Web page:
For future students of the course “Administrator Linux. Professional“ and all those who are interested have prepared an article authored by Alexander Kolesnikov.
The purpose of this article is to show what projects exist today for the automatic analysis of executable files for Linux. The information provided can be used to deploy a test bench for analyzing malicious code. The topic may be relevant for administrators and malware researchers.
Linux sandboxing features
The main problem of Linux sandboxes for analyzing applications is the limited support for the processors on which the operating system is running. Since it is very expensive to use its own physical machine for each architecture. How virtualized solutions like Hyper-V, VMWare or VBox are used as a compromise. These solutions do their job well enough, but they only allow virtualization on the architecture on which the main host is running. To run code for ARM, MIPS, and other architectures, you will have to turn to other products that can emulate the required processor instructions. Let’s try to collect as many projects as possible and see what processor architectures are supported.
The absolute leader among free automated sandboxes has long been the sandbox Cuckoo… This sandbox allows you to customize any popular platform for launching applications. The sandbox is equipped with a web interface that is used to manage the sandbox and get the results of applications. The architecture of this sandbox allows you to write your own plugins, which can change the characteristics and behavior of the sandbox depending on the file being launched or additional settings installed. The general architecture diagram can be found below:
This sandbox is very popular for malware analysis for Windows OS. The developers claim that it can also work with Linux. The only difference will be that instead of a virtual machine on Windows, a virtual machine on Linux should be configured. Let’s try to find more analogs.
Opensource sandbox for code analysis under Linux OS. You can find the sandbox repository here… The documentation says that this sandbox can parse executables from platforms:
Such emulation is possible due to the use of the Qemu emulator. The sandbox also offers static and dynamic analysis of the executable file. Static analysis is performed using the radare2 tool, and dynamic analysis due to a special kernel extension that collects events of interaction with the OS: file operations, network interactions, launching commands and processes. The documentation describes that support for such a large number of processors allows you to work with device firmware. That is, you can see what the software is doing, which will be recorded on the IoT devices. This is a very useful feature, considering that malware can be written into the firmware image of devices and work there on an ongoing basis.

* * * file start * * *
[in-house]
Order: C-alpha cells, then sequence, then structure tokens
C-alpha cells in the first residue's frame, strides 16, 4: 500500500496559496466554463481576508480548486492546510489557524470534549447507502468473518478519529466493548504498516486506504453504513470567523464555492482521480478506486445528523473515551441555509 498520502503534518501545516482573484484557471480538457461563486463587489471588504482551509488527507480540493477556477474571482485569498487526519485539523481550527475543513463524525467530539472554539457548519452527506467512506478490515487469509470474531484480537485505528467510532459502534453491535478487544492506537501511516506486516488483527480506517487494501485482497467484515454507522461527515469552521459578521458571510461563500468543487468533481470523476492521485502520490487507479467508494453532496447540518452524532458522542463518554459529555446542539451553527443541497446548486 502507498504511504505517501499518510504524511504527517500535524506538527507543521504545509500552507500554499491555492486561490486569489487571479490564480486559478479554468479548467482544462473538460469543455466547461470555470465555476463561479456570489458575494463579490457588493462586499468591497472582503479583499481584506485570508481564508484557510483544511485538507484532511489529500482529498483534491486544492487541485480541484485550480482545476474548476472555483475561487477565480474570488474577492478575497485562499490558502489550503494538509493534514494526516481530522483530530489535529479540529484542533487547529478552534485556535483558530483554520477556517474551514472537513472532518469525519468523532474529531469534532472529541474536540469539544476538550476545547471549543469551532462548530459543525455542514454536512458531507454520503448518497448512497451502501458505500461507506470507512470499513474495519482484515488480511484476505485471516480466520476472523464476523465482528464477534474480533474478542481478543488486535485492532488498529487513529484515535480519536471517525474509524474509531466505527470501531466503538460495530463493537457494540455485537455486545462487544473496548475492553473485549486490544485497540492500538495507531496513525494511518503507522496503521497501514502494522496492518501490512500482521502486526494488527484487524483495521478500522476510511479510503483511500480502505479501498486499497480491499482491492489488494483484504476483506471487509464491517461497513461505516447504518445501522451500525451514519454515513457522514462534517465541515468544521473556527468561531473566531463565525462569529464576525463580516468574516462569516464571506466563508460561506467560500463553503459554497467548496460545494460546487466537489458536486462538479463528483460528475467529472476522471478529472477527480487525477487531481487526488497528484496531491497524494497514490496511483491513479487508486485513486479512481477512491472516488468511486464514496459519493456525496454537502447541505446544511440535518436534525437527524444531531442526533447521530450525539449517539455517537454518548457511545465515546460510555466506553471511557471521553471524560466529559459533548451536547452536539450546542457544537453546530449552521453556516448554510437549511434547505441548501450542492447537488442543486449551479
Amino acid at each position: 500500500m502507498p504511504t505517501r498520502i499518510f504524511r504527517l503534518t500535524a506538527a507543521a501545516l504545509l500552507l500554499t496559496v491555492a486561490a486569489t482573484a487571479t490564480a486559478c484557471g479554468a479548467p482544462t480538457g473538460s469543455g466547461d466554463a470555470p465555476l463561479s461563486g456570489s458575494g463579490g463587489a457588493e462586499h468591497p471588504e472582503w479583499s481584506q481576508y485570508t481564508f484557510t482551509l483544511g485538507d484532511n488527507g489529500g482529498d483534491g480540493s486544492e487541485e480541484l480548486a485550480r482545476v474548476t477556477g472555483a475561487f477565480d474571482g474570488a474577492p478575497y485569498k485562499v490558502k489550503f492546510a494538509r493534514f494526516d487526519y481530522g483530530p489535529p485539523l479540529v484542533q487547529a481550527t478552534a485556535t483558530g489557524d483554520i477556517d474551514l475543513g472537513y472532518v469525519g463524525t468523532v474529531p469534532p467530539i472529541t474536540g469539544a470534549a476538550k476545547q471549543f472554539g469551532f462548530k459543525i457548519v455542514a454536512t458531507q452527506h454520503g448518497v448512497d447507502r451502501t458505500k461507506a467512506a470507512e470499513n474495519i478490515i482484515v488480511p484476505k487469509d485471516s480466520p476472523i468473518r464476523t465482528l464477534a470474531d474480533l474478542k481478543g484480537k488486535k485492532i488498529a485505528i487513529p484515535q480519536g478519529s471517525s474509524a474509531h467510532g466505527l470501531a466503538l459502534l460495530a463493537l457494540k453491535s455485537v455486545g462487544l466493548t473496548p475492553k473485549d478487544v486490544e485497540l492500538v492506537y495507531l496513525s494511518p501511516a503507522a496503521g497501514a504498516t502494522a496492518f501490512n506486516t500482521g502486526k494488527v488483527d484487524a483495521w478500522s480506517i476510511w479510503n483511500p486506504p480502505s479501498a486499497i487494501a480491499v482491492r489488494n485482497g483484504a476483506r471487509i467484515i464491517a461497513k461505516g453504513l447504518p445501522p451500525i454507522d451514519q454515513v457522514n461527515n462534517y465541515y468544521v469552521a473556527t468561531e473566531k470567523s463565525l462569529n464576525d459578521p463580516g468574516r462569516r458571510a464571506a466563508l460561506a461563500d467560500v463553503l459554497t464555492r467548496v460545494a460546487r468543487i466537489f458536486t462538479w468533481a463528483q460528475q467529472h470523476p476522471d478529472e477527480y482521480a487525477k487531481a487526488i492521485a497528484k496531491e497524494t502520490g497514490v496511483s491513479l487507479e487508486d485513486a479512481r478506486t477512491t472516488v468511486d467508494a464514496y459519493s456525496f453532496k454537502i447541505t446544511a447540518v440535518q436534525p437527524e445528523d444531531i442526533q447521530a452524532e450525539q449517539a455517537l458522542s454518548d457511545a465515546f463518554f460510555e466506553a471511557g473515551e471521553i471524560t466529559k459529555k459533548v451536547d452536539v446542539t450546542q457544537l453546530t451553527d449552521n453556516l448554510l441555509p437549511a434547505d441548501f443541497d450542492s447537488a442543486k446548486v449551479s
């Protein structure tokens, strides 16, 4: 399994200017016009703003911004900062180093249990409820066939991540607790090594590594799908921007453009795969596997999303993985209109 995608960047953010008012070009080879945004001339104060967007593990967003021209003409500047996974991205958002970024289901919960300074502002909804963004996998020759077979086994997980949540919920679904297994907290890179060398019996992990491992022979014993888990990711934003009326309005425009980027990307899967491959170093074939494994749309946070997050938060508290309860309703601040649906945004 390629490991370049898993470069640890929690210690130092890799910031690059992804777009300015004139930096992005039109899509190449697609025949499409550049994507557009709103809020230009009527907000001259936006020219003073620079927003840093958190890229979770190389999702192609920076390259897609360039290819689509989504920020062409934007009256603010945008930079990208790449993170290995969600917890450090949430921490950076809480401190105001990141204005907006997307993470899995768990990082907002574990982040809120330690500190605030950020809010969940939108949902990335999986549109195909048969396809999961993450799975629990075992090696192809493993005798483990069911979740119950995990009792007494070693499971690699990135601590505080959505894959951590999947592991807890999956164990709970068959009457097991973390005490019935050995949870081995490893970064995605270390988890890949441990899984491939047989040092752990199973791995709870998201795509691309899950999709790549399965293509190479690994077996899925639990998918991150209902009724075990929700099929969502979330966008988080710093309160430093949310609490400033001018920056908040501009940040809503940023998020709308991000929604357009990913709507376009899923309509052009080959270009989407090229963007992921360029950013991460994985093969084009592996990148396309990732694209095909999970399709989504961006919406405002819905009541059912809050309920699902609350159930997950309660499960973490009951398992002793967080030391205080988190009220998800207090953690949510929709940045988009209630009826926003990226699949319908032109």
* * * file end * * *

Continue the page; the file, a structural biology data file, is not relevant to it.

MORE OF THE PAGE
One of the features is the use of Docker containers. This qualitatively speeds up the sandbox setup. Sandbox interface:
A relatively simple set of scripts that are used to analyze applications. Has no scope for extension (except for writing new logic). It can analyze applications theoretically on any processor, since the functionality is fully written in Python. You can find the repository here… The sandbox operates with the following tools:
It looks like this sandbox is just an automated part of the malware analyst’s job. The output of the scripts can be seen below:
You can find the repository here… The only set of tools that is not specifically aimed at examining malicious code. This kit is used to study software in general. The recorded application execution artifacts are so detailed that malware can also be analyzed. The documentation states that this toolkit can work with almost all popular OSes. The only condition that needs to be met on the device is nested virtualization. All actions of the sandbox are implemented by intercepting the system functions of the OS, which is used as a host for the application under study. Unfortunately, to view the sandbox data, you need to parse the data from json yourself.
The sandbox repository can be found here… Sandbox for analyzing malicious code. Can analyze the following architectures:
The Qemu project is used as the base hypervisor. The sandbox collects traffic and compromise IDs automatically. All information is included in the report. Unlike analogs, it does not provide a beautiful interface, but writes everything to a report in json format.
As you can see from the list above, there is still a small choice among sandboxes. However, the set of tools is almost the same everywhere:
custom interceptor for system calls.
Therefore, the user will have to make a choice whether he will analyze the data that the sandbox produces or not.
Learn more about the course “Administrator Linux. Professional“…
We also invite everyone to attend an open webinar on the topic Ansible Role Writing Workshop… In this lesson, we will learn how to write, test, and debug ansible roles. This is important for those who want to automate infrastructure configuration, because this is one of the tools that allows you to do this. Join us!